Each time the schooner is hitched and a course set for the river Blue, the sea lane taken goes past a group of big ugly holes in the ground.
They're big ugly holes created by the significant mining industry that exists within this southern current of the greater prairie ocean.
It's rather simple what they do. They start digging, first downward, and then outward, and it isn't long until their efforts take the shape and form of a big ugly-ass hole in the ground.
There's a bunch of them already, and now it appears they may be one more on the way. Recently, application was made to create another big ugly hole in the ground. How big and ugly? Uh, about 575 acres of ugly.
What do we get in return for all these deep holes in the ground here on the prairie ocean? Well.... we do get some jobs - dirty jobs they are. Then, there's most likely some ad valorem taxes floating around. Big ugly holes result in less habitat for wildlife, and a whole lot of extra dust in the air. The worst part of big ugly holes is they result in a sensitive sole-source aquifer being punctured time, after time, after time - where pristine water percolates upward, resulting in less streamflow for the local creeks, streams, and rivers. Oh yeah, we get another hole in the ground too.
Big holes in the ground result in the taking of the natural resources of this area. There is mining of sand, along with dolomite, granite, and other rocks. Basically, they take big rocks and pound the daylight out of them to make little rocks. Then those little rocks are loaded onto train cars and a locomotive pulling a 100 car serpent heads south; on it's way with a payload of our natural resources to a destination where the resources will become road material.
Along the way, there are mesa's of rubble, waiting for transport in becoming a road, highway, or interstate somewhere.
It would reason that with all the stuff each and everyone of us throw away on a daily basis, there could be a process to reclaim all that stuff - stuff like plastic bottles, used tires, ripped-off shingles and roofing material and then smash, mash, slice and dice it, mix it all up with some kind of super binding agent and make road materials that will last 75 years or better. Most likely this has already been thought of, but, most likely the process is cost prohibitive and it's easier and cheaper to simply dig big ugly holes in the ground.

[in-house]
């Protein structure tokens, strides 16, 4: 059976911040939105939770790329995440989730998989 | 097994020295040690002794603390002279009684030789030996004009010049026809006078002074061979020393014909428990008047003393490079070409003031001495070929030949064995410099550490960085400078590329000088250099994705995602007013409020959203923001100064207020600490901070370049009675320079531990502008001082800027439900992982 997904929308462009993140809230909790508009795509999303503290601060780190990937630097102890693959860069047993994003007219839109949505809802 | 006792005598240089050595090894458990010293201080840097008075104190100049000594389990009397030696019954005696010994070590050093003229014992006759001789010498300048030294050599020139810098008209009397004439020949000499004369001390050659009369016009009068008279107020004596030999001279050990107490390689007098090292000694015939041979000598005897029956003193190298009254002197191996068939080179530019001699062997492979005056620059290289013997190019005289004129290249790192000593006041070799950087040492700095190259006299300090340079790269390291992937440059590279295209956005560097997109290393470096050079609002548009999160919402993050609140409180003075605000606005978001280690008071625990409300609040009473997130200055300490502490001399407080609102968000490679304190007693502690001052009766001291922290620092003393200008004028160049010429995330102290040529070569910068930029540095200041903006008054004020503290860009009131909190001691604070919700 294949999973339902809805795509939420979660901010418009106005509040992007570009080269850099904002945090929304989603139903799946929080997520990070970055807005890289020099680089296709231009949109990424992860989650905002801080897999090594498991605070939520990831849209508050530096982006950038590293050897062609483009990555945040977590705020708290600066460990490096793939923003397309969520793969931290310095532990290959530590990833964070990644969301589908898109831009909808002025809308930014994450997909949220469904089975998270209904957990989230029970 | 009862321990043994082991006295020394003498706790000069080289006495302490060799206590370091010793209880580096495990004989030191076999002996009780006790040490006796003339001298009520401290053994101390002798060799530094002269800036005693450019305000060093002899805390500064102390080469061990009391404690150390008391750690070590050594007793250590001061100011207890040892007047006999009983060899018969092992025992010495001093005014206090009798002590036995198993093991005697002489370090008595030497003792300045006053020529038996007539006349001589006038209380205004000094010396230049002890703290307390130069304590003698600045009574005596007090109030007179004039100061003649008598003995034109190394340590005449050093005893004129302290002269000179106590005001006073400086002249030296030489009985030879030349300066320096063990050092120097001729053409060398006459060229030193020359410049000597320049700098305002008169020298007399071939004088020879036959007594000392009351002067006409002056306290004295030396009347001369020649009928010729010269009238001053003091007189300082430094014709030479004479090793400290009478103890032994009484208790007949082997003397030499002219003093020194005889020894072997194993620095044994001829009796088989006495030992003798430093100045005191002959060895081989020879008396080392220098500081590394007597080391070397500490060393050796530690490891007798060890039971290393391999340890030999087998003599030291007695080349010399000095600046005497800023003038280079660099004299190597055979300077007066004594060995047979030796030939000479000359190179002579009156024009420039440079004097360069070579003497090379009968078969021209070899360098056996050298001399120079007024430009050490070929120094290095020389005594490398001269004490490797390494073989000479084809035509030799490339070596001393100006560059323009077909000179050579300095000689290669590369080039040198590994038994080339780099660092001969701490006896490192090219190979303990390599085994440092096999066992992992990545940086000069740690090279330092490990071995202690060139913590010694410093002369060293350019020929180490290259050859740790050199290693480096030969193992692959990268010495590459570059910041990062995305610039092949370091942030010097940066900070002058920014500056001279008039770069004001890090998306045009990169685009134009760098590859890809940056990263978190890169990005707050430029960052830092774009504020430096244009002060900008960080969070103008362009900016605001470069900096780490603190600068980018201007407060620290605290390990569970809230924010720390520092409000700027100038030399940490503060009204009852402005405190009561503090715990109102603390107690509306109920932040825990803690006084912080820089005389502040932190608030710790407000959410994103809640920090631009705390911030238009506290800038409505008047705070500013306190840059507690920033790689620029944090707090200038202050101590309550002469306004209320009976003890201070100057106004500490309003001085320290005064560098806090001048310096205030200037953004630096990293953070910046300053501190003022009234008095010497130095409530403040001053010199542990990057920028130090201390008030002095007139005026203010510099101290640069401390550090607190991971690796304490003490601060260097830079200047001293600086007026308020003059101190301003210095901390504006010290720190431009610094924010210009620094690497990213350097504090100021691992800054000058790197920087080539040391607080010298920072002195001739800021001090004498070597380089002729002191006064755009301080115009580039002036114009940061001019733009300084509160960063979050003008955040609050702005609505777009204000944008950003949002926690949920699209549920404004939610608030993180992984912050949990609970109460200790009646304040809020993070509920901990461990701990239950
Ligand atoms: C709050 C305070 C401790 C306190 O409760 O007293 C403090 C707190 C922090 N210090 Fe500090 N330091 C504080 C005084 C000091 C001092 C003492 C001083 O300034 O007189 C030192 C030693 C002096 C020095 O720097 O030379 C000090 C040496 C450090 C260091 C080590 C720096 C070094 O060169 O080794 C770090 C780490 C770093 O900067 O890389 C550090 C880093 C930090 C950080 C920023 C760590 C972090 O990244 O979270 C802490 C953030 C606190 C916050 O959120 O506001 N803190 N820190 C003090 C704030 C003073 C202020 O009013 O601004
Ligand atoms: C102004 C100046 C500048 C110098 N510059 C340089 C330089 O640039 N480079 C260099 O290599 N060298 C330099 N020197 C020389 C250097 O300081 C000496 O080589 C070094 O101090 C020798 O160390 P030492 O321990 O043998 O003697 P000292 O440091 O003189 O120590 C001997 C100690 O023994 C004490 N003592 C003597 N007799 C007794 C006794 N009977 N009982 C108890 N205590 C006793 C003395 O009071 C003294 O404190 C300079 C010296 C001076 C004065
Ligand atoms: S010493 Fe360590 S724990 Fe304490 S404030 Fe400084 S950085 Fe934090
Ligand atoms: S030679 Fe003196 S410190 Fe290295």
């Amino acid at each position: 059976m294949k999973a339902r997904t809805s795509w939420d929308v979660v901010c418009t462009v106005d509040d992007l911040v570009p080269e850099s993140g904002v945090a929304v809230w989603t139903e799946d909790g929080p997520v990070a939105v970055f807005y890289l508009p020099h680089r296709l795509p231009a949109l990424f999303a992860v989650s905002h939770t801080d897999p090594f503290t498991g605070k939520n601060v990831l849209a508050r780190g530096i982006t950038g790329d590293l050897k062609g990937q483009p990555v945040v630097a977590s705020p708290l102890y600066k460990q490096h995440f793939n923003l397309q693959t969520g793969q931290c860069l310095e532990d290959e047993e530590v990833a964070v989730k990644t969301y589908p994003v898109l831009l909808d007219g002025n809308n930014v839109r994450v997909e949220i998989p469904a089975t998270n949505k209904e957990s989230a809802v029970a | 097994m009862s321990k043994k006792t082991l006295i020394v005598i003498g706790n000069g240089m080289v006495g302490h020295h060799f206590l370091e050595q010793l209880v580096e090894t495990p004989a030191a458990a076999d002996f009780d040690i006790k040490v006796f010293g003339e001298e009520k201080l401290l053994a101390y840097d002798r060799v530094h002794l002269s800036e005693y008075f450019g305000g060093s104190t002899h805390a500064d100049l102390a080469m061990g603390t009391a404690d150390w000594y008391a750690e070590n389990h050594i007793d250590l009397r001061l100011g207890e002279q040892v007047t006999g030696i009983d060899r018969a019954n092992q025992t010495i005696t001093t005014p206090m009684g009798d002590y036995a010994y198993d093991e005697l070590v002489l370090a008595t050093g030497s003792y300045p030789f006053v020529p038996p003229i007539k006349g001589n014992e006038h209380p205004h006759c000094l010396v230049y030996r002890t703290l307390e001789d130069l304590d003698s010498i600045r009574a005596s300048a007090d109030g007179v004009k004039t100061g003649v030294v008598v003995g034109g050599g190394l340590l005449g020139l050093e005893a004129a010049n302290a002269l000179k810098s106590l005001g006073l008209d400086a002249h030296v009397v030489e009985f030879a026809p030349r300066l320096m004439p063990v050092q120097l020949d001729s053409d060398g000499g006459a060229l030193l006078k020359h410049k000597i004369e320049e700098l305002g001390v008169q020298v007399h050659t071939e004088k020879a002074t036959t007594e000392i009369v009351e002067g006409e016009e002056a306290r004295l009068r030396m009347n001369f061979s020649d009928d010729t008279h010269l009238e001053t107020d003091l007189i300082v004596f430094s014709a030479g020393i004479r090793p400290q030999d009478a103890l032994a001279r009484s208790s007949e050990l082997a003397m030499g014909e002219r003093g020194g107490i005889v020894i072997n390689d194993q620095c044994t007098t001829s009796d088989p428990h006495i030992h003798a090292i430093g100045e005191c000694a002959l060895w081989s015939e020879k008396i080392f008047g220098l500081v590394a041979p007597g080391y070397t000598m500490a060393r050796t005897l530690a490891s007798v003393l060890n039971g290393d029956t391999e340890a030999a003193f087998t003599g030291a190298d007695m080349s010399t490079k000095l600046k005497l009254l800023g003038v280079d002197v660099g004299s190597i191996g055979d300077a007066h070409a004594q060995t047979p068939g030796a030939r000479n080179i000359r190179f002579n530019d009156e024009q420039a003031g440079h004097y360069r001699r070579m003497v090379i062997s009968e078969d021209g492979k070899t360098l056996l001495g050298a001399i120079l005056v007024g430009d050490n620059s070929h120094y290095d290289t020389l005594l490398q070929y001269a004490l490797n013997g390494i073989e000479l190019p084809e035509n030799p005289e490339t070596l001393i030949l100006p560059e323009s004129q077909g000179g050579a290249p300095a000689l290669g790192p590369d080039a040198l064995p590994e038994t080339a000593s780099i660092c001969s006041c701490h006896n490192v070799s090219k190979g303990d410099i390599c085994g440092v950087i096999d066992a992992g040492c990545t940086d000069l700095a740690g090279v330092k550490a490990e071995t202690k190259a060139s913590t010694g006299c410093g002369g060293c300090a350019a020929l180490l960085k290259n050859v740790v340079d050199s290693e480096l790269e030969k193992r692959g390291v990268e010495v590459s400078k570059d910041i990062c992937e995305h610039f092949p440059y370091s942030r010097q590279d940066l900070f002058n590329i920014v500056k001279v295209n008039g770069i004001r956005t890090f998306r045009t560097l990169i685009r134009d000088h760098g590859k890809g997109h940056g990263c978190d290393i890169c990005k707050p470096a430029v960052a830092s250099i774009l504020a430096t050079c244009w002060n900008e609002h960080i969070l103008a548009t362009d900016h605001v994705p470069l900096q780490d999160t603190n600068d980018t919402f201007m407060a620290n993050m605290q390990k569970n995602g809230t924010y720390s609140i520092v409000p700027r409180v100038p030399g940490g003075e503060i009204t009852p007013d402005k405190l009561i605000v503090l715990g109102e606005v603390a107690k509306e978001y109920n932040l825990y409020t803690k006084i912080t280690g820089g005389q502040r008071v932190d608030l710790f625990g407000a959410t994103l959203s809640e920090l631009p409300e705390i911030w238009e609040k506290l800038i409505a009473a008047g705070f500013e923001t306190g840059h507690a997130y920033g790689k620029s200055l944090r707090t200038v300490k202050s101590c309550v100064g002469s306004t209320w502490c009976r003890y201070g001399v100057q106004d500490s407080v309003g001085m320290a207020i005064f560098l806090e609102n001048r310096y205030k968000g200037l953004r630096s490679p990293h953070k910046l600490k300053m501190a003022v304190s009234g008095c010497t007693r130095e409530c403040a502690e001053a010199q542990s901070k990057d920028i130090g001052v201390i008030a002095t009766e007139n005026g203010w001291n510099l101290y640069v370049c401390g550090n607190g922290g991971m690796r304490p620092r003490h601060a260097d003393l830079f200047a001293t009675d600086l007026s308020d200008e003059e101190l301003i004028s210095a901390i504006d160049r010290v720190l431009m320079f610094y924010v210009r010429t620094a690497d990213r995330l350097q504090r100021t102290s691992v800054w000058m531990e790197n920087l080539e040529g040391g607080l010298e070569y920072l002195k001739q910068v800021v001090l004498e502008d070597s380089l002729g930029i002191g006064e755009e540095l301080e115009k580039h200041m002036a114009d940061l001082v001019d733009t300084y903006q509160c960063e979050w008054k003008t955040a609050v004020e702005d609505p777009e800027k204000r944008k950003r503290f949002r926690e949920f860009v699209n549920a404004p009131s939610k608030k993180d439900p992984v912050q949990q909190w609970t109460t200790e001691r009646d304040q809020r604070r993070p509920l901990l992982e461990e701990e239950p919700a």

I don't like those big holes. They have been, and will continue to rob this area of precious water. Over the last forty years I've watched a good number of springs disappear. Since 1981, I've watched Blue River grow slimmer, skinnier, and less vibrant. It's to the point we could have a good number of wet years, instead of drought, and our streams and rivers would only recover to a mere shadow of what they once was.
The really sad part is the caretakers, those who own these big holes, will someday abandoned them. And once that happens, we who harbor in this southern current of the greater prairie ocean will find fewer jobs, less ad valorem taxes, less wildlife habitat, dried-up springs and streams.... and be left with a lot of big ugly holes in the ground.